Volume 7, Issue 3 (9-2019)                   Jorjani Biomed J 2019, 7(3): 4-10 | Back to browse issues page

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Khosravi A, Kokabi F, Behzadi R, Asadi J. Tumorigenicity of Esophageal Cancer Stem Cells (ECSCs) in nude mouse xenograft model. Jorjani Biomed J. 2019; 7 (3) :4-10
URL: http://goums.ac.ir/jorjanijournal/article-1-665-en.html
1- 1 Stem Cell Research Center, Golestan University of Medical Sciences, Gorgan, Iran2 Department of Molecular Medicine, Faculty of Advanced Medical Technologies, Golestan University of Medical Sciences, Gorgan, Iran
2- Metabolic Disorders Research Center, Golestan University of Medical Sciences, Gorgan, Iran
3- North Research Centre, Pasteur Institute of Iran, Amol, Iran
4- Metabolic Disorders Research Center, Golestan University of Medical Sciences, Gorgan, Iran , dr.asadi@goums.ac.ir
Abstract:   (64 Views)
Background and objectives: Modeling cancer in vivo is a very important tool to investigate cancer pathogenesis and molecular mechanisms involved in cancer progression. Laboratory mice are the most common animal used for rebuilding human cancer in vivo. Cancer stem cells (CSCs) are the main reason of failure in cancer therapy because of tumor relapse and metastasis. Isolation of cancer stem cells helps us to study their function and behavior. In the current study we separate cancer stem-like cells using sphere formation assay then investigate their tumorigenicity in xenograft tumor model.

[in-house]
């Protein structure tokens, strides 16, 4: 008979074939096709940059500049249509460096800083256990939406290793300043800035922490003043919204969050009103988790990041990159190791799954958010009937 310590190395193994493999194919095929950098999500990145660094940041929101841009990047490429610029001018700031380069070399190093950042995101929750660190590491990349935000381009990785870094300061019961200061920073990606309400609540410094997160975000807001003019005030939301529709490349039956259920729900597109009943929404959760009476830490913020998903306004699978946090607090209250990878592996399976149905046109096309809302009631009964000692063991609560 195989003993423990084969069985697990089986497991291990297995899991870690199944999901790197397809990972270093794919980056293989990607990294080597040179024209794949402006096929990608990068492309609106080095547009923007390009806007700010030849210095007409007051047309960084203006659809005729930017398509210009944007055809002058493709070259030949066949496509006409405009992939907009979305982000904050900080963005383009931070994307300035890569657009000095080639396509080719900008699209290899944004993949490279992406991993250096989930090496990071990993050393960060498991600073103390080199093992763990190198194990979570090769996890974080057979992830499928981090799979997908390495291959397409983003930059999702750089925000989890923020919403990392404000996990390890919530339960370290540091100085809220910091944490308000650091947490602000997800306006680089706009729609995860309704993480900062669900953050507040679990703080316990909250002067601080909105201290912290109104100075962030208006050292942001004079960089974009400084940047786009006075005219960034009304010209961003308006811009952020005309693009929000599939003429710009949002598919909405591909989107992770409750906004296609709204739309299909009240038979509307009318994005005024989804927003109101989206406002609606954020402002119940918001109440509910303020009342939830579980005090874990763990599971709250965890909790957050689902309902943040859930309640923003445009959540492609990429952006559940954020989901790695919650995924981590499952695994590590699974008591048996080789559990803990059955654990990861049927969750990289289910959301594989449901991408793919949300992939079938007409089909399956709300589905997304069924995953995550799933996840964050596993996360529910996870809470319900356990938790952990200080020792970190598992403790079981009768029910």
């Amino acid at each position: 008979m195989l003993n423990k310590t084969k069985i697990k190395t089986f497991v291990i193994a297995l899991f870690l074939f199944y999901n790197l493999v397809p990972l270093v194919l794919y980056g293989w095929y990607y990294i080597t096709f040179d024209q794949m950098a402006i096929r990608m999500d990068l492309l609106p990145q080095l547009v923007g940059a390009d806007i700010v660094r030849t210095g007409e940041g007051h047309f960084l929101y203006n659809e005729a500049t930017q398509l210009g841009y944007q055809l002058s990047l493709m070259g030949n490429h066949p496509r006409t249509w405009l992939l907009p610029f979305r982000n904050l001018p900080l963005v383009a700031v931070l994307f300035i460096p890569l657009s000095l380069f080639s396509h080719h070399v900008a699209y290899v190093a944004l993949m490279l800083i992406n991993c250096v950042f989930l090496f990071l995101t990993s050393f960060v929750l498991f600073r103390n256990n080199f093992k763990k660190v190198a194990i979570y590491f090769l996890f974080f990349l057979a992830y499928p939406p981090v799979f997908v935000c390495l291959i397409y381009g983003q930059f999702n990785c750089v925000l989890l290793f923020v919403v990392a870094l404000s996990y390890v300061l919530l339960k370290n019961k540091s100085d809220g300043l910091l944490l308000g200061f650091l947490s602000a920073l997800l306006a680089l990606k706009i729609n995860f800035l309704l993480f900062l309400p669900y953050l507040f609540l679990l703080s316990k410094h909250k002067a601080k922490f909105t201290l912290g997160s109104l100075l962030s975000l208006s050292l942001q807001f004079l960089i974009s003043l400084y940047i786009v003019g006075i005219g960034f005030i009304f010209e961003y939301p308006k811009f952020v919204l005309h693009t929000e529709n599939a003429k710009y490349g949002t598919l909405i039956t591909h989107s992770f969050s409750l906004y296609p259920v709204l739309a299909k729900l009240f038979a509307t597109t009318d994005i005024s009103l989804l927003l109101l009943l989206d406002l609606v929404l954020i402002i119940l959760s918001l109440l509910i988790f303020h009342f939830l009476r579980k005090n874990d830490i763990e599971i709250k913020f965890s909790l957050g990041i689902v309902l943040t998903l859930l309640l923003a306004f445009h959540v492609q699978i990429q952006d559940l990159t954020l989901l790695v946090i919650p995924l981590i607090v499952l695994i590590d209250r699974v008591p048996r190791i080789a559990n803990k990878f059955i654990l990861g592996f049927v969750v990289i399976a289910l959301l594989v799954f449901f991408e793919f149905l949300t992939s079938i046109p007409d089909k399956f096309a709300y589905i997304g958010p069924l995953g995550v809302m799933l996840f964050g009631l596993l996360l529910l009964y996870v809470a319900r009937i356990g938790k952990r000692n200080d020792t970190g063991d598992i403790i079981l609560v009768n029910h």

Methods: YM1 cancer cells were cultured in serum-free media (SFM) in low adherent culture dishes for enrichment of cancer stem cells. The resulting spheres containing cancer stem-like cells were dissociated into single cells and were injected into the dorsal flank of B6 nude mice.
Results: A few days after injection, subcutaneous tumors formed. The growth curves of the resulting tumors were plotted using their weekly recorded lengths. The tumors' volume and weight were measured. The size of resulting tumors was appropriate to the number of cells injected. Pathological analysis confirmed esophageal origin of the resulting tumors.
Conclusion: Using laboratory mice models is a practical modeling system that provides us investigation of human tumors pathogenesis in vivo.
Full-Text [PDF 598 kb]   (52 Downloads)    
Type of Article: Original article | Subject: Basic Medical Sciences
Received: 2019/10/9 | Revised: 2020/03/15 | Accepted: 2019/11/26

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